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5 common Python pitfalls for data preparation

Here are the 5 most common issues you're likely to encounter when using Python for data preparation, including confusion around missing and boolean values.

Jun 08, 2023 • 3 Minute Read

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Python is a powerful language for data preparation, but there are some common mistakes or pitfalls folks may encounter. In this blog post, I'll discuss five of the most common issues folks encounter when using Python for data preparation.

1. Considering missing values (`NaN`) as false.

False, None, and 0 (of any numeric type) all evaluate to False.

This set of objects and values are known as “falsy” and will evaluate to false. NaN or missing values are not falsy and therefore will not evaluate to false. This can cause much confusion and unexpected behavior by many operations.

2. Attempting to compare missing values

It seems simple enough that NaN == NaN will return true. Both values "look" the same.

However, as it's impossible to know if the two missing values are the same, this operation will always return false.

3. Thinking that all() only returns true when all elements are true.

The all() method returns true if all elements of the iterable are true (or if the iterable is empty). 

Don't think of it as “Return true if all the elements of the iterable are true,” but instead “Return true if there are no false elements in the iterable.”

When the iterable is empty, there can be no false elements within it, meaning all([]) evaluates to True.


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4. Converting to bool values

Pandas follows the numpy convention of raising an error when you try to convert something to a bool. This happens in an if or when using the Boolean operations, and, or, or not.

It is not clear what the result should be. Should it be True because it is not zero-length? False because there are False values?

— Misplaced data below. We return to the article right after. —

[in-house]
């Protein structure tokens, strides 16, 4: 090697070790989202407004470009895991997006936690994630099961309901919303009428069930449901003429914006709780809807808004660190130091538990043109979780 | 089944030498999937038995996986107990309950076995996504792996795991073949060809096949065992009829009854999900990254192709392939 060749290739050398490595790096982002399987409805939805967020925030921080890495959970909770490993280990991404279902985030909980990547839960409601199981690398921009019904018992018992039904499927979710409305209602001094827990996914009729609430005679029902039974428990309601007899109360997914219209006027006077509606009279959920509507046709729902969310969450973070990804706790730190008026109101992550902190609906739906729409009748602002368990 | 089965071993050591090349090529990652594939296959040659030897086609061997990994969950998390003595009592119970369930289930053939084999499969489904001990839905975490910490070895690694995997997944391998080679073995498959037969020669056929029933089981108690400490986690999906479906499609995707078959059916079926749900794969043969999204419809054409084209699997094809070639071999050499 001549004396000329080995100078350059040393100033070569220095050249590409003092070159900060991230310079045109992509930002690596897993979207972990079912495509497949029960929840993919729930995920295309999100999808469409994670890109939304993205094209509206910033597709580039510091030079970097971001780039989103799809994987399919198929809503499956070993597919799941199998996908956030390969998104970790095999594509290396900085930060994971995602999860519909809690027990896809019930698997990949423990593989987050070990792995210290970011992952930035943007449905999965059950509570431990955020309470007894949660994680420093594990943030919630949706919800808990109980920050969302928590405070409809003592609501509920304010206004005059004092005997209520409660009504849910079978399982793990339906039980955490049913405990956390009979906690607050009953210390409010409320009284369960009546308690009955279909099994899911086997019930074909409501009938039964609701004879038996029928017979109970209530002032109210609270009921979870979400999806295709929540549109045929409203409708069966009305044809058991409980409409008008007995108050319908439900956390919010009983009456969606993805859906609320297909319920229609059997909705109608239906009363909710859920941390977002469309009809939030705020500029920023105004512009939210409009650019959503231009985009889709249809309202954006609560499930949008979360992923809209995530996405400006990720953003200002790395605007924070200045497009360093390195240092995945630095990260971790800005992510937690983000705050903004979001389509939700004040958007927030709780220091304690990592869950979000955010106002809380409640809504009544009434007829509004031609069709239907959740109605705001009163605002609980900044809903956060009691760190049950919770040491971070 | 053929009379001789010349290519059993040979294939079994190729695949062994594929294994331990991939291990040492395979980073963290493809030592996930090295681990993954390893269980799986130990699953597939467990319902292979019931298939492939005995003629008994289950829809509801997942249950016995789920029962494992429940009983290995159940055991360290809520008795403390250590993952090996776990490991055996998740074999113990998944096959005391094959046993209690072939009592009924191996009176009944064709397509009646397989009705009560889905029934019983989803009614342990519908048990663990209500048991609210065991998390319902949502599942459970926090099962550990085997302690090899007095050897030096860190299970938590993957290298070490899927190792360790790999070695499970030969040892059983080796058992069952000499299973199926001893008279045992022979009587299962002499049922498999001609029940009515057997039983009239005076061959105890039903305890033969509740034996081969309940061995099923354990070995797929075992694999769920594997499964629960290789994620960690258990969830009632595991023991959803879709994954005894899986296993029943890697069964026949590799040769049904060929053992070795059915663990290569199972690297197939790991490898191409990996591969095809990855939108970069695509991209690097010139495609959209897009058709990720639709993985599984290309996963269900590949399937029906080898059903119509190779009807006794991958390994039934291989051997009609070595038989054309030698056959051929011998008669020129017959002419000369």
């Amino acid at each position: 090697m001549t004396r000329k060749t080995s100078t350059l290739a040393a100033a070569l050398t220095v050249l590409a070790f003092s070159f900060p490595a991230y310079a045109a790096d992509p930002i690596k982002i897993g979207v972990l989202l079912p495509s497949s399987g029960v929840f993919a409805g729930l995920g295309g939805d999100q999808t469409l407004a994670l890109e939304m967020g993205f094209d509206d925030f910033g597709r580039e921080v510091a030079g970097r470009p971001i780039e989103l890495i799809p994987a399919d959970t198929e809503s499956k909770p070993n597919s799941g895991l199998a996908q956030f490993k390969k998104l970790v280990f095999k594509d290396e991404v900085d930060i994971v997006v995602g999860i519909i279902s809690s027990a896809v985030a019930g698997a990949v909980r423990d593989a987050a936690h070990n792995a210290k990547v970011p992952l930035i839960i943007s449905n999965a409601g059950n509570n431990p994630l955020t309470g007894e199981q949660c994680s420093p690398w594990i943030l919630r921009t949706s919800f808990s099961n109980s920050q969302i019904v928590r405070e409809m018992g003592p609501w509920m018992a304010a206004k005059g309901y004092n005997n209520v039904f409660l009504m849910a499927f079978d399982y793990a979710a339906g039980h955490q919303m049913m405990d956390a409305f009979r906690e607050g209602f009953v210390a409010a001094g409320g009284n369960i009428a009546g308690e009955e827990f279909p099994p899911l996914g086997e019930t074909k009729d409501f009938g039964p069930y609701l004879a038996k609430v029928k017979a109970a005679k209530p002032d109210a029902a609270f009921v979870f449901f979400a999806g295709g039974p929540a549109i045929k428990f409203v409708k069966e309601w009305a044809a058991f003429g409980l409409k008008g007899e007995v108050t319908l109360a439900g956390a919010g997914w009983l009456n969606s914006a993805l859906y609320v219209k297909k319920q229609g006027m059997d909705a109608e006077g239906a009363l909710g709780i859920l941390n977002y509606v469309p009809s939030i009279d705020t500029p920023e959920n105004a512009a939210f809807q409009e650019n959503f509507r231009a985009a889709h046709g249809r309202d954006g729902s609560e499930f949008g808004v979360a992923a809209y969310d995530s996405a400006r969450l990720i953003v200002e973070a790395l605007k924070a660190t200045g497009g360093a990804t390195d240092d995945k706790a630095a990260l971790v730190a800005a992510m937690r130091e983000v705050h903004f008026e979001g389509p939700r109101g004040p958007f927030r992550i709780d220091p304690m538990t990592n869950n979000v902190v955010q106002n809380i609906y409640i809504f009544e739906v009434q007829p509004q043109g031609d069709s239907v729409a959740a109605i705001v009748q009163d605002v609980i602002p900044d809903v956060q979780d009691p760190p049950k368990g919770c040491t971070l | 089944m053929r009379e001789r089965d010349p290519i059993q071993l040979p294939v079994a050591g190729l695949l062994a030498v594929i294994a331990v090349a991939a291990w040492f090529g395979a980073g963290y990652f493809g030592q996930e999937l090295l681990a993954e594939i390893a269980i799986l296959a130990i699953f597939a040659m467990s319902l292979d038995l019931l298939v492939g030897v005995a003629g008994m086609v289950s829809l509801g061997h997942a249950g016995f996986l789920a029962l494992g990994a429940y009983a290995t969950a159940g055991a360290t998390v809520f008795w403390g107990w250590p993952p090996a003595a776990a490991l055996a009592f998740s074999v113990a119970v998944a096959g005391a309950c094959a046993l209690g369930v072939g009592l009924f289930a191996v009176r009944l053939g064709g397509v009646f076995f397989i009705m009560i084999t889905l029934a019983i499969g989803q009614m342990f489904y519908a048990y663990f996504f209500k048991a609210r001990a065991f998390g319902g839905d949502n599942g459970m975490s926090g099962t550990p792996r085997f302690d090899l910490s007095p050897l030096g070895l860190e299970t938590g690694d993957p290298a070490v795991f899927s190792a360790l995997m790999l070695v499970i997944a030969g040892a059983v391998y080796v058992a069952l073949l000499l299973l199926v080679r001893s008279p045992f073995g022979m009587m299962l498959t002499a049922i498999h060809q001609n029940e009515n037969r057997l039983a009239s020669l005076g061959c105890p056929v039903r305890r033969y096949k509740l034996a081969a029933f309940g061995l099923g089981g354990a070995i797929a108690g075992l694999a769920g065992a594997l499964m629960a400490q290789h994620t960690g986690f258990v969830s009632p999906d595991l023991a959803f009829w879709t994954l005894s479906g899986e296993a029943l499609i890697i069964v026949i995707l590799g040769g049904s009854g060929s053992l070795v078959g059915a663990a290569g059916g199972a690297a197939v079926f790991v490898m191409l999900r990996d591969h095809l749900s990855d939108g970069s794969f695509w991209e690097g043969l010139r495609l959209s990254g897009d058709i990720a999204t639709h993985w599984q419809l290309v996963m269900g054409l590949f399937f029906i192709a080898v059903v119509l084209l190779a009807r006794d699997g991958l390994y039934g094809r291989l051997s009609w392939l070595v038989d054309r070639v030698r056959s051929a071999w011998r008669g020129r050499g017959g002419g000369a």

It is unclear, so instead, Pandas raises a ValueError

ValueError: The truth value of a Series is ambiguous. 

Use a.empty, a.bool() a.item(),a.any() or a.all().

5. Understanding the results of the isin() operation.

The isin() operation returns a Boolean series showing whether each element in the Series is exactly contained in the passed sequence of values.

 s = pd.Series(['dog', 'cat', 'fish'])
>>> s.isin(['bird'])
0    False
1    False
2    False
dtype: bool

Note that 'bird' does not exist in the series.

>>> s.isin(['bird', 'cat'])
0    False
1     True
2    False
dtype: bool

Note 'cat' does exist in the 2nd value of the series.

Learn more about using Python for data preparation

Python is a powerful language, but confusion can arise around missing and boolean values. Keep in mind that missing values are considered false and they cannot be compared. 

When using the all() method, remember that it returns true when there are no false values in the iterable.  If all values are missing, like in the case of an empty array, all() also returns true as missing values are not considered false. 

If you receive a ValueError when attempting to convert to bool values, be sure to take the helpful advice and use one of the suggested methods.

Looking to learn more about using Python for data preparation? Check out our Data Preparation (Import and Cleaning) for Python course.